Cruz, another potential 2024 contender, argued her participation in the speech, as well as past remarks calling for cooperation with China, disqualified her from the role.

"We need a U.N. ambassador who will stand up to China, to China's pervasive influence at the United Nations, and given her record, I have no confidence that this nominee would do so," he said during a Senate Foreign Relations Committee meeting considering her nomination.

Thomas-Greenfield received a majority of the support of the panel and a confirmation vote on her nomination is pending with the Senate.

Huawei has also become a flashpoint for Cruz and other Republicans. The Trump administration took a series of strong steps against the tech giant, including effectively blacklisting it by adding it to the Commerce Department's "entity list."

Rhode Island Gov. Gina Raimondo (D), Biden's nominee for Commerce secretary, was widely criticized by Republicans after she did not specifically state during her confirmation hearing that Huawei would remain on the entity list.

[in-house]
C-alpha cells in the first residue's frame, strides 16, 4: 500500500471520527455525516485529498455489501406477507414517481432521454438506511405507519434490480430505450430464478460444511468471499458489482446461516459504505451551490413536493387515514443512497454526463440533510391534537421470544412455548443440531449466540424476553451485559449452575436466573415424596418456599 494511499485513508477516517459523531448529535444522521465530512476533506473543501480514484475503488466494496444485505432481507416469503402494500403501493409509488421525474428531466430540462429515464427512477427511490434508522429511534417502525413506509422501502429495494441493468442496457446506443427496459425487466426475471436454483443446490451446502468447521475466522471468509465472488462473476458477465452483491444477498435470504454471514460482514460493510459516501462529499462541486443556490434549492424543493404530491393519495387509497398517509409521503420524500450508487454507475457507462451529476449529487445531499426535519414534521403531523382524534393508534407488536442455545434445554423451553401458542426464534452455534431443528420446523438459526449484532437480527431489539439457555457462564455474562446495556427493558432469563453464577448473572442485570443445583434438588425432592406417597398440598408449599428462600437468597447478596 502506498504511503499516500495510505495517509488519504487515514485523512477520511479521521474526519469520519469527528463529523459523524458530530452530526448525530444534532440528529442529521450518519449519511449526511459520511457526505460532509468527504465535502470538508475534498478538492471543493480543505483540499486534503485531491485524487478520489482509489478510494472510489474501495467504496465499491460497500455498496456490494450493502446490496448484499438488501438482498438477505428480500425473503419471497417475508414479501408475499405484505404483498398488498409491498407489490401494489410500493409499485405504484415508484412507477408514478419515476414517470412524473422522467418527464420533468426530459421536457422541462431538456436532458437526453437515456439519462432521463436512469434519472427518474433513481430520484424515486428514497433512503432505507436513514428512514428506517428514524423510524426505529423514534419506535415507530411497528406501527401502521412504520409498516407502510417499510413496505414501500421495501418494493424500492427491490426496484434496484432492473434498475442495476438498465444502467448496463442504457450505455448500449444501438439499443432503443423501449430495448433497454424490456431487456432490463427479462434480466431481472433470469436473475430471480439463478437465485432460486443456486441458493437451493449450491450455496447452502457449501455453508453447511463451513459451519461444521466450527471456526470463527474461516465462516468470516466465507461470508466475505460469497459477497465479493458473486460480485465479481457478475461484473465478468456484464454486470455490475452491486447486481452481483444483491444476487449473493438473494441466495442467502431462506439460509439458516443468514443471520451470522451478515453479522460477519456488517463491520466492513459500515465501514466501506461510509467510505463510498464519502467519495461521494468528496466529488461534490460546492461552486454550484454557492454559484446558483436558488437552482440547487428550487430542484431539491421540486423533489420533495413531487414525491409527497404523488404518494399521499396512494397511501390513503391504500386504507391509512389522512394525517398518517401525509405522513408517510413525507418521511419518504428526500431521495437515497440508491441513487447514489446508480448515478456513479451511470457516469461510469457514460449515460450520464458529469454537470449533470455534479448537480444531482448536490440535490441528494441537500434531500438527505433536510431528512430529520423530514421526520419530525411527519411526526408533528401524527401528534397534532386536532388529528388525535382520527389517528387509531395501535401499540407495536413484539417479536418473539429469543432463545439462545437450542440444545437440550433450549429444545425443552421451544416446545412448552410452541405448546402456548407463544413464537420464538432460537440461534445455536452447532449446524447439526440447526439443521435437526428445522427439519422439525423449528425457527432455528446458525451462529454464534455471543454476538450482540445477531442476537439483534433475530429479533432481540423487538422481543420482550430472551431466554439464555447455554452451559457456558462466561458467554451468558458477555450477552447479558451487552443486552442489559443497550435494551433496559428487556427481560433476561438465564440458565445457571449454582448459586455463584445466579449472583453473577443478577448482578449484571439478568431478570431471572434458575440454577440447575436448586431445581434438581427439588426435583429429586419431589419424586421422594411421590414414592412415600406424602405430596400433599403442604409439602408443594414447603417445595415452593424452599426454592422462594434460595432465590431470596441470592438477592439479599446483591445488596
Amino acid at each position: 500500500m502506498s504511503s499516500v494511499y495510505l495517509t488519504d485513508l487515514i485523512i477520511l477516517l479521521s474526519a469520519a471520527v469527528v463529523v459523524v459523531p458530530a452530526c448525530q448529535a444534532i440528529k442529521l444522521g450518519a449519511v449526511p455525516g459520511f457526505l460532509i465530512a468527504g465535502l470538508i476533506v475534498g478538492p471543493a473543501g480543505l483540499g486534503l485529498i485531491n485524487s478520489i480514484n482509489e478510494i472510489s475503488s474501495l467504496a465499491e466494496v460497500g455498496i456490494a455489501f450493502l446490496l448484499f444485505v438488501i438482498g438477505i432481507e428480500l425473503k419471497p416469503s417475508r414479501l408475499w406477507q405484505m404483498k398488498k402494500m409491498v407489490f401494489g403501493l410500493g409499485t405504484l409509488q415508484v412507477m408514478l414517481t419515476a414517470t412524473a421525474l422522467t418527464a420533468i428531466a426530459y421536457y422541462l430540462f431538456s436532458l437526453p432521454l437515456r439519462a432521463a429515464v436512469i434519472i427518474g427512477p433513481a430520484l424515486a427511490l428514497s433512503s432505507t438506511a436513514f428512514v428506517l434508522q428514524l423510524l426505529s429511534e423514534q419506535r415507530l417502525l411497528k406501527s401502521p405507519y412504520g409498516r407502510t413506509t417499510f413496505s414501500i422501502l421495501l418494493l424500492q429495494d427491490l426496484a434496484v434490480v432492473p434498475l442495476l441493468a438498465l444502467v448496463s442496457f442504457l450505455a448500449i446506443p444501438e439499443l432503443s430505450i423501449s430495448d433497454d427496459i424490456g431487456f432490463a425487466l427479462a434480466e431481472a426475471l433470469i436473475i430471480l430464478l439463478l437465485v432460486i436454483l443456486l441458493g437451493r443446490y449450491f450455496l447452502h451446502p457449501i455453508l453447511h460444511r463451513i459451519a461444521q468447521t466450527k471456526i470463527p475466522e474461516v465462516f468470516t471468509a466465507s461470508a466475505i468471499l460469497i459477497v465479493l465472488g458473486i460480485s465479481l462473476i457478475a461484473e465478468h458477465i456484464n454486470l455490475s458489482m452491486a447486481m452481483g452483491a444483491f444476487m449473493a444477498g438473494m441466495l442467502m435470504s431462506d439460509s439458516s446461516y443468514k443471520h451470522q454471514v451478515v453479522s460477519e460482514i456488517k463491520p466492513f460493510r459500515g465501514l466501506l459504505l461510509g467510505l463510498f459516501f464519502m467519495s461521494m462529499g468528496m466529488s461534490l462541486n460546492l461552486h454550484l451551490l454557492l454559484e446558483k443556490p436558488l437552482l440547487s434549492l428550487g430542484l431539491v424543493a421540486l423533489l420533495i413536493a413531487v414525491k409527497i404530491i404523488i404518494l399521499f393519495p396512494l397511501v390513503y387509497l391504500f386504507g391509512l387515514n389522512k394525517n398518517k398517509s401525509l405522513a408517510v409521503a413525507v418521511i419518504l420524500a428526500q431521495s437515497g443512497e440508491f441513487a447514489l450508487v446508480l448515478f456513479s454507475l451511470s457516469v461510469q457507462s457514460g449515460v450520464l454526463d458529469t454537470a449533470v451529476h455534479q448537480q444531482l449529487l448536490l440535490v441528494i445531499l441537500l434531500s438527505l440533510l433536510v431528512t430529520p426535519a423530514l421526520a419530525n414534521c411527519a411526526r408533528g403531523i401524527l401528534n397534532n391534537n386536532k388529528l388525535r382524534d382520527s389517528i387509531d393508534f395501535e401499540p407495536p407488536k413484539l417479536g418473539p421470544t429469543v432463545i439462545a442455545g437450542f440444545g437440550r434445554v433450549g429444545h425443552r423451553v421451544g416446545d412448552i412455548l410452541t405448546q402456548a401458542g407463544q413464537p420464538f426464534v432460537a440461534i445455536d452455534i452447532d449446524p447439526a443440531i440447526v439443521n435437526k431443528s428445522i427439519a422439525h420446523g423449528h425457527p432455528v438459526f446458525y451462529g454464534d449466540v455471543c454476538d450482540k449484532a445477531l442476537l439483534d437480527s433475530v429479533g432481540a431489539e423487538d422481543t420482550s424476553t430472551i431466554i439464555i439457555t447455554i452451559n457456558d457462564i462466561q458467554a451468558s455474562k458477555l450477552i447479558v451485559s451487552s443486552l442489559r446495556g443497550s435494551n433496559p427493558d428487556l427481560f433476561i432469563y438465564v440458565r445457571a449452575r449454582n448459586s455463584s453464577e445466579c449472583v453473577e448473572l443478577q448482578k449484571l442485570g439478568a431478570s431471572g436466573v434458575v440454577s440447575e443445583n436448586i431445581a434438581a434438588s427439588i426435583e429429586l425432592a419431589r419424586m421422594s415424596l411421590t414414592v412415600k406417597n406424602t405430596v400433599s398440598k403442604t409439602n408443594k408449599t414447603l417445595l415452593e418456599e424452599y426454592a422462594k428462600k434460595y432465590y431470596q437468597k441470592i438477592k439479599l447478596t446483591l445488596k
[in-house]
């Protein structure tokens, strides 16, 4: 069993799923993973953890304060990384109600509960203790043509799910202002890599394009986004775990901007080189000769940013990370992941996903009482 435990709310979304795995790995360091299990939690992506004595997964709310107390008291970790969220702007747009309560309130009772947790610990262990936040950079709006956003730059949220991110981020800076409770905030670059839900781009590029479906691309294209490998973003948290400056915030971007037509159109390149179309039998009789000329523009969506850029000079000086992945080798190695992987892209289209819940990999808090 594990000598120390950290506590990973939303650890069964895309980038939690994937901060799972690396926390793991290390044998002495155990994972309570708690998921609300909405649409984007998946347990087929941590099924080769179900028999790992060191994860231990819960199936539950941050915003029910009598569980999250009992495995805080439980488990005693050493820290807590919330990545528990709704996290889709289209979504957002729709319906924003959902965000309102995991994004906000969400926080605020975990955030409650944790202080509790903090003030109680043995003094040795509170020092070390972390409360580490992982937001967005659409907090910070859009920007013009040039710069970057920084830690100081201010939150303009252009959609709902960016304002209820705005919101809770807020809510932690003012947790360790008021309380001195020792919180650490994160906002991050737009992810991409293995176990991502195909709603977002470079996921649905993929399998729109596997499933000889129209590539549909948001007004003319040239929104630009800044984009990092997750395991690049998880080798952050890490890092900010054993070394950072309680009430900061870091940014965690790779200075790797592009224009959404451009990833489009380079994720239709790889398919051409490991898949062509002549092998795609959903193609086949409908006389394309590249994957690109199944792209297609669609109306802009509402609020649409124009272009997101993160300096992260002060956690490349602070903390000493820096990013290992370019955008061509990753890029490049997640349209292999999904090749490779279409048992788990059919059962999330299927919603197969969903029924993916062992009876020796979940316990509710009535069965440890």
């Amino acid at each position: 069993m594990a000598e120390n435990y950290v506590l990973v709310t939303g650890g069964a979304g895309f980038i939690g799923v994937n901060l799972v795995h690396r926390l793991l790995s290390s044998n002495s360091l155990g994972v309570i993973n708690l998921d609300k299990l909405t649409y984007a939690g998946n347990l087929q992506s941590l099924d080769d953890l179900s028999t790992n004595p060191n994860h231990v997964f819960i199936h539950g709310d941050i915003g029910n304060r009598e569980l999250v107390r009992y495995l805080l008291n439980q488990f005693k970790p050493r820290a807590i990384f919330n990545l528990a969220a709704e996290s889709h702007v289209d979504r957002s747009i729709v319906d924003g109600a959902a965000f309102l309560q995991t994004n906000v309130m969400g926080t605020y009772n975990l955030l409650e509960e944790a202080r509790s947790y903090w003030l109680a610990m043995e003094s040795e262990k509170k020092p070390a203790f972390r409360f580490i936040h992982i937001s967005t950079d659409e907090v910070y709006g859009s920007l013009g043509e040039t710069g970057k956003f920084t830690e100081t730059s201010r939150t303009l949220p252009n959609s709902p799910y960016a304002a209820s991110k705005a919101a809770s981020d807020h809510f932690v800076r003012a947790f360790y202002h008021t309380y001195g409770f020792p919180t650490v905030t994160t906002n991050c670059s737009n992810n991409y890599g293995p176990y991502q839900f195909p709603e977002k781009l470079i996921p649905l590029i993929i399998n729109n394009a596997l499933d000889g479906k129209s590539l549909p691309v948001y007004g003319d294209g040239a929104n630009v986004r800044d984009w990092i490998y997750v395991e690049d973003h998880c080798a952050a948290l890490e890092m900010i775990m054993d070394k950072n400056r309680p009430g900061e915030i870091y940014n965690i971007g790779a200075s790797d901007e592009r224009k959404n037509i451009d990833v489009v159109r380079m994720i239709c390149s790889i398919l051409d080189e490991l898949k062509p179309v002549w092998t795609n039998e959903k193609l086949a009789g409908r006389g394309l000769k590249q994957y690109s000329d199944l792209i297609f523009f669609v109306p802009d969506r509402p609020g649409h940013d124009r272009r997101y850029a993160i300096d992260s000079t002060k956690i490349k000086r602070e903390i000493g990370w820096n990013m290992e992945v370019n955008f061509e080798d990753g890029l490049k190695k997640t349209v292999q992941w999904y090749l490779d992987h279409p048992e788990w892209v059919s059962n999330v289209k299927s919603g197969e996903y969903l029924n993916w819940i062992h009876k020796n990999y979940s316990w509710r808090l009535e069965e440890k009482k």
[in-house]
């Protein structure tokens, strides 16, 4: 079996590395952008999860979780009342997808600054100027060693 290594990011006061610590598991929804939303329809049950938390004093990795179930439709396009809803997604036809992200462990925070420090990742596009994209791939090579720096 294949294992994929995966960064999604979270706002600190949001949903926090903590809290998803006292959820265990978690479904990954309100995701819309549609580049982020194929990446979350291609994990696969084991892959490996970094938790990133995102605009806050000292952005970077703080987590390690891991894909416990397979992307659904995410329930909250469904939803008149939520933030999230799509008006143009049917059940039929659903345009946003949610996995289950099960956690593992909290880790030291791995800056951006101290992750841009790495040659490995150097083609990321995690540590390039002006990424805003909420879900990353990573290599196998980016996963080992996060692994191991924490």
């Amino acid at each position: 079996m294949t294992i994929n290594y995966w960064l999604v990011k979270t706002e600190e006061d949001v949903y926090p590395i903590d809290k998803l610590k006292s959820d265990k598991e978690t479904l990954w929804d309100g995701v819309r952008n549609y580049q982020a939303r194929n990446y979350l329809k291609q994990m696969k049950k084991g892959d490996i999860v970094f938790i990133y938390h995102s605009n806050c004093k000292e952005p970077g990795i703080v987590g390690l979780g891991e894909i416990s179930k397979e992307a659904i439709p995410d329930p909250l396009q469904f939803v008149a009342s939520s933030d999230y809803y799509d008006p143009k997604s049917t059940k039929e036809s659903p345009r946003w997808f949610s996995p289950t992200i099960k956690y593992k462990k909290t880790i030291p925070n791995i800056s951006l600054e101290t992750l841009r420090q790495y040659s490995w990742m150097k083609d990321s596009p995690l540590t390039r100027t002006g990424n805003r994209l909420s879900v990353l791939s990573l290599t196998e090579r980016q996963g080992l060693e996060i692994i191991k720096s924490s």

Taking Huawei off the entity list would be difficult due to a clause in the 2020 annual defense bill that requires evidence the company has ceased to pose a threat before its removal.

Raimondo did commit to reviewing the policy and working with Congress, industry leaders and foreign allies over the best course of action.

Her comments were not enough for Cruz, who voted against her nomination in committee and later placed a hold on the Senate vote, accusing her of having a "soft stance on China."

Heye urged the Biden administration to take a "clear" stance on Beijing, warning that its opponents are given opportunities by any statements not promising specific actions.

Their current positioning, he said, is "as if you're thinking out loud, and that's a dangerous thing to do."

"Of course the administration that is three weeks into itself hasn't thought out everything, but your opponents have," Heye added.